Tylenol Murders of 1982

2011 Words Nov 25th, 2012 9 Pages
Running Head: TYLENOL MURDERS

Johnson & Johnson:
The Tylenol Crisis of 1982

Since 1887 Johnson and Johnson had been a respected member of the health care industry providing millions of customers with a diverse line of products from surgical dressings and band aids to baby powder. It had built its reputation on providing surgeons with sterile dressing to use after surgery because infection was a major cause of death after surgical procedures. The company was also a pioneer in the corporate idea of decentralizing the structure of their business so each set of products were directed by their own subsidiary and each had autonomy from the main corporate center. A family run, publicly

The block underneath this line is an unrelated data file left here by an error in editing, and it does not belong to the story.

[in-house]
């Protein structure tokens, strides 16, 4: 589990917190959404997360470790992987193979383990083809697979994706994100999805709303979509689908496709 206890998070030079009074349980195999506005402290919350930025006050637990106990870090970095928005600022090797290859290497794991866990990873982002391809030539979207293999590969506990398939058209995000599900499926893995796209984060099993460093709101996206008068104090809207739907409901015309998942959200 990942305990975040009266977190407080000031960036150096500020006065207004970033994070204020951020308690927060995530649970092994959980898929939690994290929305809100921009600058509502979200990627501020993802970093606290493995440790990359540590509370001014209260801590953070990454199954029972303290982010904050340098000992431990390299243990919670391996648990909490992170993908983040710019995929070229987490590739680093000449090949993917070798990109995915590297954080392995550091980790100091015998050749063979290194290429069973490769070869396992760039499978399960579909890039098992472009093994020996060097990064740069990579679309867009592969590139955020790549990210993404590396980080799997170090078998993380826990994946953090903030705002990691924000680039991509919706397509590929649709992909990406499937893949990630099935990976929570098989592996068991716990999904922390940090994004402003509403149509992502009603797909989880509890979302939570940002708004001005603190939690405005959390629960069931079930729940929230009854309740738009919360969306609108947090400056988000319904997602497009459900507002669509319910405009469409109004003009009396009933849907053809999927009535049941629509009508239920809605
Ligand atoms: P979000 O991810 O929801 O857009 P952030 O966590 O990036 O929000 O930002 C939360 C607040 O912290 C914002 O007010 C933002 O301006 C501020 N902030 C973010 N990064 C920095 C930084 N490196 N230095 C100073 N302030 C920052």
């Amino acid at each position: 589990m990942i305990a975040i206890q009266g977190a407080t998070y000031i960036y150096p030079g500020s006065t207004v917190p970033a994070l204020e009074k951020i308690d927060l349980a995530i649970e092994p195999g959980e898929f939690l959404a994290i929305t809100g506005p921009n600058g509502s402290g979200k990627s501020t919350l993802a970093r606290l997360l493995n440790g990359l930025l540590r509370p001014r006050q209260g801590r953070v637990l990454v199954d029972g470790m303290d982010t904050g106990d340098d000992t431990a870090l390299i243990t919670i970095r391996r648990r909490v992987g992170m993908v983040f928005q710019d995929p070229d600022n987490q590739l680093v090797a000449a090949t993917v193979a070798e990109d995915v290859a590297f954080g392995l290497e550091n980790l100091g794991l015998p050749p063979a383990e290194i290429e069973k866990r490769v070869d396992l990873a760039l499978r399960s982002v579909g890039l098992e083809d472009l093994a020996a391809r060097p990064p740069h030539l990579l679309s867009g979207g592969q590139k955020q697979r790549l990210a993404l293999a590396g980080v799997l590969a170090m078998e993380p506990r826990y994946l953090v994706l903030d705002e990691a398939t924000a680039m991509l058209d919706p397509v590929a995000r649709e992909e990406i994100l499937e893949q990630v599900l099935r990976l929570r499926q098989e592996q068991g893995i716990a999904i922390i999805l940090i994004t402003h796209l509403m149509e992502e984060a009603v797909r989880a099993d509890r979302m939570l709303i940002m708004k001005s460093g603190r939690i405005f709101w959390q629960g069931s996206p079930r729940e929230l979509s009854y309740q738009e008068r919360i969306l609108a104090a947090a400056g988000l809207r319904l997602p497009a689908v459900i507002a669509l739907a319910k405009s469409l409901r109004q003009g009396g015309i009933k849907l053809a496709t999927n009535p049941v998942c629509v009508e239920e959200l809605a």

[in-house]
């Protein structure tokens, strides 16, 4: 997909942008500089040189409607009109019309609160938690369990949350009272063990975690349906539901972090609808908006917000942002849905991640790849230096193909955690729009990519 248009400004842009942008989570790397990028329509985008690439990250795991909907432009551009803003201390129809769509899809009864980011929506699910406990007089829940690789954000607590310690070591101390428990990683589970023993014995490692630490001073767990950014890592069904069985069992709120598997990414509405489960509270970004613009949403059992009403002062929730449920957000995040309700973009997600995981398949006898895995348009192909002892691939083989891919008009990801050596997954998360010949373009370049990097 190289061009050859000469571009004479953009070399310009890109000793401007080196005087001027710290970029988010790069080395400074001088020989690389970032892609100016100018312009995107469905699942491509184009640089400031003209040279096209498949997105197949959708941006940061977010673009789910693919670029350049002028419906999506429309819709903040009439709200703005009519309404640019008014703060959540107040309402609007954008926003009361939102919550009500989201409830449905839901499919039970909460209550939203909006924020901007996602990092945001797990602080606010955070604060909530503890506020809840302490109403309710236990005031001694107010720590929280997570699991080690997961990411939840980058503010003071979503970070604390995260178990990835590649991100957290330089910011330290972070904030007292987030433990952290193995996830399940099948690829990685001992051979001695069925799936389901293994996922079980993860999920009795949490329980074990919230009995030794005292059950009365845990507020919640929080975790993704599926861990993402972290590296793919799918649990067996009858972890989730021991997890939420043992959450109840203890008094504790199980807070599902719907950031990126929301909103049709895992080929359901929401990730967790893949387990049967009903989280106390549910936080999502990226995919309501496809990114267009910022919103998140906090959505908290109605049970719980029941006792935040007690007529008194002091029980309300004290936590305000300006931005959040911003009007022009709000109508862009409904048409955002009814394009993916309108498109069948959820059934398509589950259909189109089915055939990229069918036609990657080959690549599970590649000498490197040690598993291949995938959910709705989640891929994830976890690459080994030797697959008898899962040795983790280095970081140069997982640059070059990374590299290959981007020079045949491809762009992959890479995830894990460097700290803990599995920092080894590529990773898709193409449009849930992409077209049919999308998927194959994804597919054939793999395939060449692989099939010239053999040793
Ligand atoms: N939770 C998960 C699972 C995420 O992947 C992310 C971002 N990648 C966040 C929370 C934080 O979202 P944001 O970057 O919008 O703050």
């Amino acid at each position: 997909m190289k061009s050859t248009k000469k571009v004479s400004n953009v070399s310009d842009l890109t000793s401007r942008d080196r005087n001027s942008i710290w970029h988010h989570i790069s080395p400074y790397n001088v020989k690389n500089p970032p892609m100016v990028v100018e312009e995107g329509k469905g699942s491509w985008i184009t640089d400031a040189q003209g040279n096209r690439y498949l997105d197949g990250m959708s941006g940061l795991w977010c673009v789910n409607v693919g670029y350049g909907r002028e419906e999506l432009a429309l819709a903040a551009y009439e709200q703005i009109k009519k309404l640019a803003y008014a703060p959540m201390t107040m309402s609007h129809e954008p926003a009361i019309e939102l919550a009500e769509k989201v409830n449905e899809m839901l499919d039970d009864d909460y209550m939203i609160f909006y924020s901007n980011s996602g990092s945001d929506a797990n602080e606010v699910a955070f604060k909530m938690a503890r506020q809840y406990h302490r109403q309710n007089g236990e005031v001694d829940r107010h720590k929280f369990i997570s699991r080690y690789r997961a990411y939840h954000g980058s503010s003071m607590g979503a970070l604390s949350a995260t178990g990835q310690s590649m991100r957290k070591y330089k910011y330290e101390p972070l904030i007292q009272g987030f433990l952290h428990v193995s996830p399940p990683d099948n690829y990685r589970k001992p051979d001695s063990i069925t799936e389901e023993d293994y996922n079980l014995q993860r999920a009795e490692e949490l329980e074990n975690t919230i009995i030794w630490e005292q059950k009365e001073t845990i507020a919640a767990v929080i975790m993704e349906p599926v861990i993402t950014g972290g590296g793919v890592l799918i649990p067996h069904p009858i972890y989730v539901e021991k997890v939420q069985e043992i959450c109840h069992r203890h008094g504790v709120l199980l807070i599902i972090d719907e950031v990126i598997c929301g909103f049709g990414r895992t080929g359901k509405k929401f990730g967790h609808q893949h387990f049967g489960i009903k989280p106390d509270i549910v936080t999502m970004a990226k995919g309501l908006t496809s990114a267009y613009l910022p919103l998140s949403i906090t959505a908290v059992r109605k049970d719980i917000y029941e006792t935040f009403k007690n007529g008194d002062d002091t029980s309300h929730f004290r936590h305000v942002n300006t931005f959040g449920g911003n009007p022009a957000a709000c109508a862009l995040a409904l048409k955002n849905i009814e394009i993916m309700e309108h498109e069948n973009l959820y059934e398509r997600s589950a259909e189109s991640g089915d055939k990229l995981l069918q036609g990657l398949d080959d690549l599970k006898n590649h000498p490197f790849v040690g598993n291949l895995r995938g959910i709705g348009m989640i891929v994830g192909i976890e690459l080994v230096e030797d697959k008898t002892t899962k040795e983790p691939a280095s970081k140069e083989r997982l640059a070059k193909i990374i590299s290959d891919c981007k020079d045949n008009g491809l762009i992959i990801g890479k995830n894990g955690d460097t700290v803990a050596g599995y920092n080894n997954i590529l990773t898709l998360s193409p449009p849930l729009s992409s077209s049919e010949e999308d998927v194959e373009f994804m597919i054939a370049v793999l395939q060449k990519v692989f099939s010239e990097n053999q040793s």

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A week after the poisonings, Tylenol’s market share fell from 34 percent to 4 percent (Marketing Fact Book, n.d., as cited in Raeburn, 1982). Sales were sharply declining. Although the company had emergency plans for incidents such as plant fires, Johnson and Johnson had no specific crisis communication plan. Nothing like this had ever happened to Johnson and Johnson or any other company. Johnson and Johnson would need to react quickly in order to preserve the company’s reputation and maintain Tylenol’s market share. This paper will show how Johnson and Johnson responded to the tampering crisis and what other companies can learn from their actions. The public relations decisions made as a result of the Tylenol crisis arrived in two phases. The first phase was the actual handling of the crisis. Once it was determined that the seven deaths in the Chicago area were caused by Extra Strength Tylenol capsules, Johnson & Johnson used both public relations and advertising to communicate their strategy to their customers and the medical community. Rather than waiting for more evidence of contamination, Johnson and Johnson immediately sought to remove all causes of potential harm to its number one priority – the users of their products (Baker, n.d.). Johnson and Johnson’s CEO, James Burke, remained in constant contact with the public through the channels of the news media. Johnson and Johnson executives appeared on television shows “60

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